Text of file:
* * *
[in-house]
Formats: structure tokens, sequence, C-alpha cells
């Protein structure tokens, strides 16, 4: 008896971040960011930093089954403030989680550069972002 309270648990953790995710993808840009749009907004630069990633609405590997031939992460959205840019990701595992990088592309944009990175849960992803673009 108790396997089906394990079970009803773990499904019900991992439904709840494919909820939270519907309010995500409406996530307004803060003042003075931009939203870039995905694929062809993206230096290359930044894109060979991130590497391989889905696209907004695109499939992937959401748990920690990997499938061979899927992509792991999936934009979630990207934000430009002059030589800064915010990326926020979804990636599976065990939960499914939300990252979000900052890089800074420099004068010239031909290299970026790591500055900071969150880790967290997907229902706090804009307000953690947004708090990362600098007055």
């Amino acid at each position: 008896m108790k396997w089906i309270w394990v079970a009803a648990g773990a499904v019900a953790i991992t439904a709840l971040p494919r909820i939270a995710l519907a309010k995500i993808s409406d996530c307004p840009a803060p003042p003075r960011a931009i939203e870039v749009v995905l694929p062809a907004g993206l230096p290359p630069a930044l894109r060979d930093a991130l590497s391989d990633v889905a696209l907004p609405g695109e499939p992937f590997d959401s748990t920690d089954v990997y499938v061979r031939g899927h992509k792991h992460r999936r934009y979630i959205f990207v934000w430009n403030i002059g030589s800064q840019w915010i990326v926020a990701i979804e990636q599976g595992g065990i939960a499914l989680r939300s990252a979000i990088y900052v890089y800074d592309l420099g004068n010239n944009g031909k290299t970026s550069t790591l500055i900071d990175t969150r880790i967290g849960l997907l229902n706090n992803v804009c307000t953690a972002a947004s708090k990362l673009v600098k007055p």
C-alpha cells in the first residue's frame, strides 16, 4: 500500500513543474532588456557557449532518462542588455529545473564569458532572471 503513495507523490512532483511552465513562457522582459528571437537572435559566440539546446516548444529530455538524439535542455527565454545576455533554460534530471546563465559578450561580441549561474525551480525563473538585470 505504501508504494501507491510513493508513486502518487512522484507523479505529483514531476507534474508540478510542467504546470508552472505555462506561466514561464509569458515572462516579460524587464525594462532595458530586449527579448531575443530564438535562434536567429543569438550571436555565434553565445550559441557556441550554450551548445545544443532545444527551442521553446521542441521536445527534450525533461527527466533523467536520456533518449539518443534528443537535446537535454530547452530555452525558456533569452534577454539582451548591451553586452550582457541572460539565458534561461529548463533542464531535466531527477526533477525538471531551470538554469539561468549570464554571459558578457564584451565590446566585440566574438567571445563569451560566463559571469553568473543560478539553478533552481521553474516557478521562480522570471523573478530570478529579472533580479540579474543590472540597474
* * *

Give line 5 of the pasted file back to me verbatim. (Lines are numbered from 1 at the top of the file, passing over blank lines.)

C-alpha cells in the first residue's frame, strides 16, 4: 500500500513543474532588456557557449532518462542588455529545473564569458532572471 503513495507523490512532483511552465513562457522582459528571437537572435559566440539546446516548444529530455538524439535542455527565454545576455533554460534530471546563465559578450561580441549561474525551480525563473538585470 505504501508504494501507491510513493508513486502518487512522484507523479505529483514531476507534474508540478510542467504546470508552472505555462506561466514561464509569458515572462516579460524587464525594462532595458530586449527579448531575443530564438535562434536567429543569438550571436555565434553565445550559441557556441550554450551548445545544443532545444527551442521553446521542441521536445527534450525533461527527466533523467536520456533518449539518443534528443537535446537535454530547452530555452525558456533569452534577454539582451548591451553586452550582457541572460539565458534561461529548463533542464531535466531527477526533477525538471531551470538554469539561468549570464554571459558578457564584451565590446566585440566574438567571445563569451560566463559571469553568473543560478539553478533552481521553474516557478521562480522570471523573478530570478529579472533580479540579474543590472540597474